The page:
A recent story by a fellow columnist has reminded me of the adventures of Bruce the rooster, a particularly feisty banty rooster who terrorized our farm, when my daughter Kristin was a toddler. That reference dates this story at 30 years ago. The little feathered devil made such an impression that I haven't had chickens on the farm since then.
This particular chicken was supposed to stay at the barn, but my son Todd found the baby chicks, after their mother disappeared, so he gathered up the cute little balls of yellow fluff and brought them up to the house, where they were allowed to run free in the yard.
As the odds would have it, half were hens and half were roosters, and all but Bruce were picked off by an assortment of local hawks. We came home one day to see a small pigeon hawk "fly-dragging" a hen off into the bushes. Too late to save her.
Bruce, undoubtedly, was more than up to the task of fending off hawk attacks, being of a warrior nature not unknown to banty roosters. He had sharp spurs, and he knew how to use them.
Everyone on the farm knew to steer clear of him, since he was known to attack both human and canine residents with no provocation.
I myself developed a terrible crick in my neck from whirling around to fend off unexpected rear assaults, as I was working in my flower beds. Often, the rustling sound I heard was no more than the wind in the leaves, but, often as not, it was Bruce, taking advantage of my temporary bent-over position on the flagstones of the patio to attack me from behind with his spurs. I would scream, leap to my feet, and kick the crap out of him, a response he seemed to enjoy mightily.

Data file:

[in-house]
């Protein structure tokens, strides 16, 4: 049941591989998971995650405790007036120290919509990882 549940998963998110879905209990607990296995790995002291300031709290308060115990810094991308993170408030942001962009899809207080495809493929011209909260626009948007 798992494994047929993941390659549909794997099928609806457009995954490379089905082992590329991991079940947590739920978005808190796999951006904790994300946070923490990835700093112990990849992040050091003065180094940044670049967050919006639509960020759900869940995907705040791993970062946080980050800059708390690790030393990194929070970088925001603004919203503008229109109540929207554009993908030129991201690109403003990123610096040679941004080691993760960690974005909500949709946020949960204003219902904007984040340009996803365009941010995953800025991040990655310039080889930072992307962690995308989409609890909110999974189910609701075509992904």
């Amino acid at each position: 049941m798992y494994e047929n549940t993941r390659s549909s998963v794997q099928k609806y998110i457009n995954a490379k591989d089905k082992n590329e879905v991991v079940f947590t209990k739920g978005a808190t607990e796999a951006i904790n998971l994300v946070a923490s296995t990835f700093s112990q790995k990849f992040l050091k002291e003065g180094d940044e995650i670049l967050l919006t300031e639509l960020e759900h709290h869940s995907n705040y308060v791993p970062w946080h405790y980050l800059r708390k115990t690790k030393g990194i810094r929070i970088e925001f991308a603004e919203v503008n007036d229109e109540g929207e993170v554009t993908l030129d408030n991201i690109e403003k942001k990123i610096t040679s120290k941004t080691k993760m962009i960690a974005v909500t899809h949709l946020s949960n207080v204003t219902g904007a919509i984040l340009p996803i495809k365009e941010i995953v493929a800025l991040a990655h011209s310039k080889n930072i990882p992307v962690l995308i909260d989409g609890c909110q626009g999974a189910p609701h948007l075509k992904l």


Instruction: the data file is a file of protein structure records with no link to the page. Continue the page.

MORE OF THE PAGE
My two sons had learned the joy of tormenting the feathered fiend by teasing him, and, when the beast attacked, they would scamper out into the yard, leap into a hole that they called their "fort" and cover themselves with a large piece of plywood. Bruce, thoroughly flustered, would stalk angrily around the make-shift fort, as the boys pelted him with dirt clods.
As winter came, the boys' fort sat abandoned until warmer days, and Bruce took to circling the house, waiting for someone to come out and play. When no one did, he found entertainment by leaping up on the living room window ledges, peering inside for victims. My daughter Kristin had begun to walk, and she took great delight in seeing the little brightly-colored rooster, "playing" with her through the closed window. His antics were quite entertaining, and she laughed delightedly, as he strutted back and forth, showing off his orange and gold feathers.
When spring came, the family once again went outside to enjoy the sunshine, and Bruce the rooster's fate came upon him.
I had clad my daughter in long pants, jacket, and bonnet, and she was toddling along the sidewalk, when her little window playmate decided to launch an attack.
One scream from the child ended the feathered creature's reign of terror on our farm.
Fortunately, I happened to have company that day, so there were five able-bodied children and two adults who were more than willing to chase the rooster, until we ran him to ground. As he lay there, panting, we snatched him up, put him in a dog carrier, and had him removed to an undisclosed location--I knew not where, and I did not care.
Thus ends the tale of Bruce the Rooster, may he rest in peace--or a stew pot--whichever comes first.